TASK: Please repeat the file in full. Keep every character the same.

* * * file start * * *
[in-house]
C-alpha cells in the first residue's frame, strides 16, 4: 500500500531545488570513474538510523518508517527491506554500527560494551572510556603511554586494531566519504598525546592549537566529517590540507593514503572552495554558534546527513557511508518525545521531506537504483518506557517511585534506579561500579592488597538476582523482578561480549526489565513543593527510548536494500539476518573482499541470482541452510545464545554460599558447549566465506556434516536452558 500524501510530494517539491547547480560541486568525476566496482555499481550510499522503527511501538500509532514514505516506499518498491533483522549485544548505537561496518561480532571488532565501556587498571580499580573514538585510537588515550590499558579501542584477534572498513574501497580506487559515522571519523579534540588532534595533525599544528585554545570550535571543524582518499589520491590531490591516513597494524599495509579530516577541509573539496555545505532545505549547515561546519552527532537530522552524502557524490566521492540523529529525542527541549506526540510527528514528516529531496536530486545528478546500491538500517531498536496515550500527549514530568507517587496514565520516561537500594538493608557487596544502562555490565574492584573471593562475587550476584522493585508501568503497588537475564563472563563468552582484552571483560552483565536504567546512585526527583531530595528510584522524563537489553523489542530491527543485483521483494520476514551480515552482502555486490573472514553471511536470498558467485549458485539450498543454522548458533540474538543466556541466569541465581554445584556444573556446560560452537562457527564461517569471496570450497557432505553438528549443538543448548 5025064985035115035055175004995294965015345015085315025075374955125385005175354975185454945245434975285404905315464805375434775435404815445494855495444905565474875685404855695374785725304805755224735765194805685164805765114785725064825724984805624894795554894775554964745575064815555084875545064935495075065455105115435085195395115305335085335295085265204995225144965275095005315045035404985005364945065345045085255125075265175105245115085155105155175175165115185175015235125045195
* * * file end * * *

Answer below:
[in-house]
C-alpha cells in the first residue's frame, strides 16, 4: 500500500531545488570513474538510523518508517527491506554500527560494551572510556603511554586494531566519504598525546592549537566529517590540507593514503572552495554558534546527513557511508518525545521531506537504483518506557517511585534506579561500579592488597538476582523482578561480549526489565513543593527510548536494500539476518573482499541470482541452510545464545554460599558447549566465506556434516536452558 500524501510530494517539491547547480560541486568525476566496482555499481550510499522503527511501538500509532514514505516506499518498491533483522549485544548505537561496518561480532571488532565501556587498571580499580573514538585510537588515550590499558579501542584477534572498513574501497580506487559515522571519523579534540588532534595533525599544528585554545570550535571543524582518499589520491590531490591516513597494524599495509579530516577541509573539496555545505532545505549547515561546519552527532537530522552524502557524490566521492540523529529525542527541549506526540510527528514528516529531496536530486545528478546500491538500517531498536496515550500527549514530568507517587496514565520516561537500594538493608557487596544502562555490565574492584573471593562475587550476584522493585508501568503497588537475564563472563563468552582484552571483560552483565536504567546512585526527583531530595528510584522524563537489553523489542530491527543485483521483494520476514551480515552482502555486490573472514553471511536470498558467485549458485539450498543454522548458533540474538543466556541466569541465581554445584556444573556446560560452537562457527564461517569471496570450497557432505553438528549443538543448548 5025064985035115035055175004995294965015345015085315025075374955125385005175354975185454945245434975285404905315464805375434775435404815445494855495444905565474875685404855695374785725304805755224735765194805685164805765114785725064825724984805624894795554894775554964745575064815555084875545064935495075065455105115435085195395115305335085335295085265204995225144965275095005315045035404985005364945065345045085255125075265175105245115085155105155175175165115185175015235125045195